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### Learning Objectives

• Use of statistics to compare distributions.
• Identify positive skew.

### Instructions

1. Open the model.
2. This model shows a frequency distribution of the response rates of 80 people.
• The response rates were measured by dividing the group into pairs with one person holding a ruler upright in between the hands of the other person. When the first person dropped the ruler, the second person had to try to catch it as quickly as they could; and the response rate was recorded as the distance that the ruler fell before it was caught.
3. Discuss the shape of the distribution shown on the graph.
• The distribution shows positive skew because the tail to the left of the peak is shorter than the tail to the right. This happened because some long distances are measured, but the shortest distance is limited by zero.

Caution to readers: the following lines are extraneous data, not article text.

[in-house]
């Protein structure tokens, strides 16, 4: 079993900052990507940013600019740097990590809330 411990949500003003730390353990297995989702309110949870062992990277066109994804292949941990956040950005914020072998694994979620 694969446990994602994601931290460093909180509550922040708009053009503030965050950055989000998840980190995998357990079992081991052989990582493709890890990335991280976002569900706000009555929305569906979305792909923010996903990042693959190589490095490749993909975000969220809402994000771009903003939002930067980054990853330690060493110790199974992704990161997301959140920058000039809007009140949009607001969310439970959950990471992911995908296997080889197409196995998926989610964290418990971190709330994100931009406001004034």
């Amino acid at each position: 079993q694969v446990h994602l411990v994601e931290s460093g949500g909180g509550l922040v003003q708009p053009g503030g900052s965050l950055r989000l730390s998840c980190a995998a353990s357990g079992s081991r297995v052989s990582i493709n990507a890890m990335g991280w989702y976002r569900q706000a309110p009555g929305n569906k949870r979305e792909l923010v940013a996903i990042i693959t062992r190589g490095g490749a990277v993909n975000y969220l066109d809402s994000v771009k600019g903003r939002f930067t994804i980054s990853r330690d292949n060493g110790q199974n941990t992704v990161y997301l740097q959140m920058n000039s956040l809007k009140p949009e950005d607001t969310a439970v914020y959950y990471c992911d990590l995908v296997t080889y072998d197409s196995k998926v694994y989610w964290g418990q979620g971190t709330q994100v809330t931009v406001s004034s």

4. The median and mean values of the distribution are also shown on the model.
• Check the boxes to display the positions of these values on the graph.
5. Discuss the relationship between median, mean and skew.
• As is shown in this case, the median is often smaller than the mean in distributions that show positive skew.
6. Try the activity with the class and find out if the data you collect shows a similar distribution.
• To enter class data, click on a cell in the Frequency column of the data set and change the number to the number in that group in the class.

### Discussion Questions

• Can you think of some more examples of data sets that would show positive skew?
• Are there any circumstances in which the median would not be smaller than the mean for distributions showing positive skew?